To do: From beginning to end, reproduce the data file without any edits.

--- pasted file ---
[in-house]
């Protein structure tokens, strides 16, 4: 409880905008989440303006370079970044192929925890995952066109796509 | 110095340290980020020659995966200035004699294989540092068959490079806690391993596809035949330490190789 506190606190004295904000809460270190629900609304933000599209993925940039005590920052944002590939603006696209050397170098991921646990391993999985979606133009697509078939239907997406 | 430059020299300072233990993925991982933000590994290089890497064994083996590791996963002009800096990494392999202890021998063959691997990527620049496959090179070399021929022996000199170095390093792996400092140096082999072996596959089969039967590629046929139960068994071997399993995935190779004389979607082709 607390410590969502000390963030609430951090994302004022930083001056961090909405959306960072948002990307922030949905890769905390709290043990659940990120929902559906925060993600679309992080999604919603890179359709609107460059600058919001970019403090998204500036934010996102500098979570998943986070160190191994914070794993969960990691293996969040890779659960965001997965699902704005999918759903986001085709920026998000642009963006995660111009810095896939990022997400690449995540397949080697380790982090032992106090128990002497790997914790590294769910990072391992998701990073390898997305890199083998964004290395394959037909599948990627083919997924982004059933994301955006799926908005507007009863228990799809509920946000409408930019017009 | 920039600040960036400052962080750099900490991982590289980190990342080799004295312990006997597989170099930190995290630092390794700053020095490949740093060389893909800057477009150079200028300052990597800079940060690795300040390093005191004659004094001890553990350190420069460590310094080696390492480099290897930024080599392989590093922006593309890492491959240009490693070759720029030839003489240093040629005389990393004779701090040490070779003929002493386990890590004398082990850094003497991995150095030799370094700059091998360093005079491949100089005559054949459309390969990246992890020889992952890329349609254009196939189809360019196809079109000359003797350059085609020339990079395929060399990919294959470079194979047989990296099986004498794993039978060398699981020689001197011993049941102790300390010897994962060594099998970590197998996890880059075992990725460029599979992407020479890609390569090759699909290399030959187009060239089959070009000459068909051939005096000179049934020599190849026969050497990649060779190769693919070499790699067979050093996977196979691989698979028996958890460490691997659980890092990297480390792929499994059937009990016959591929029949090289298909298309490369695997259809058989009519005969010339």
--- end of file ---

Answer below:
[in-house]
């Protein structure tokens, strides 16, 4: 409880905008989440303006370079970044192929925890995952066109796509 | 110095340290980020020659995966200035004699294989540092068959490079806690391993596809035949330490190789 506190606190004295904000809460270190629900609304933000599209993925940039005590920052944002590939603006696209050397170098991921646990391993999985979606133009697509078939239907997406 | 430059020299300072233990993925991982933000590994290089890497064994083996590791996963002009800096990494392999202890021998063959691997990527620049496959090179070399021929022996000199170095390093792996400092140096082999072996596959089969039967590629046929139960068994071997399993995935190779004389979607082709 607390410590969502000390963030609430951090994302004022930083001056961090909405959306960072948002990307922030949905890769905390709290043990659940990120929902559906925060993600679309992080999604919603890179359709609107460059600058919001970019403090998204500036934010996102500098979570998943986070160190191994914070794993969960990691293996969040890779659960965001997965699902704005999918759903986001085709920026998000642009963006995660111009810095896939990022997400690449995540397949080697380790982090032992106090128990002497790997914790590294769910990072391992998701990073390898997305890199083998964004290395394959037909599948990627083919997924982004059933994301955006799926908005507007009863228990799809509920946000409408930019017009 | 920039600040960036400052962080750099900490991982590289980190990342080799004295312990006997597989170099930190995290630092390794700053020095490949740093060389893909800057477009150079200028300052990597800079940060690795300040390093005191004659004094001890553990350190420069460590310094080696390492480099290897930024080599392989590093922006593309890492491959240009490693070759720029030839003489240093040629005389990393004779701090040490070779003929002493386990890590004398082990850094003497991995150095030799370094700059091998360093005079491949100089005559054949459309390969990246992890020889992952890329349609254009196939189809360019196809079109000359003797350059085609020339990079395929060399990919294959470079194979047989990296099986004498794993039978060398699981020689001197011993049941102790300390010897994962060594099998970590197998996890880059075992990725460029599979992407020479890609390569090759699909290399030959187009060239089959070009000459068909051939005096000179049934020599190849026969050497990649060779190769693919070499790699067979050093996977196979691989698979028996958890460490691997659980890092990297480390792929499994059937009990016959591929029949090289298909298309490369695997259809058989009519005969010339």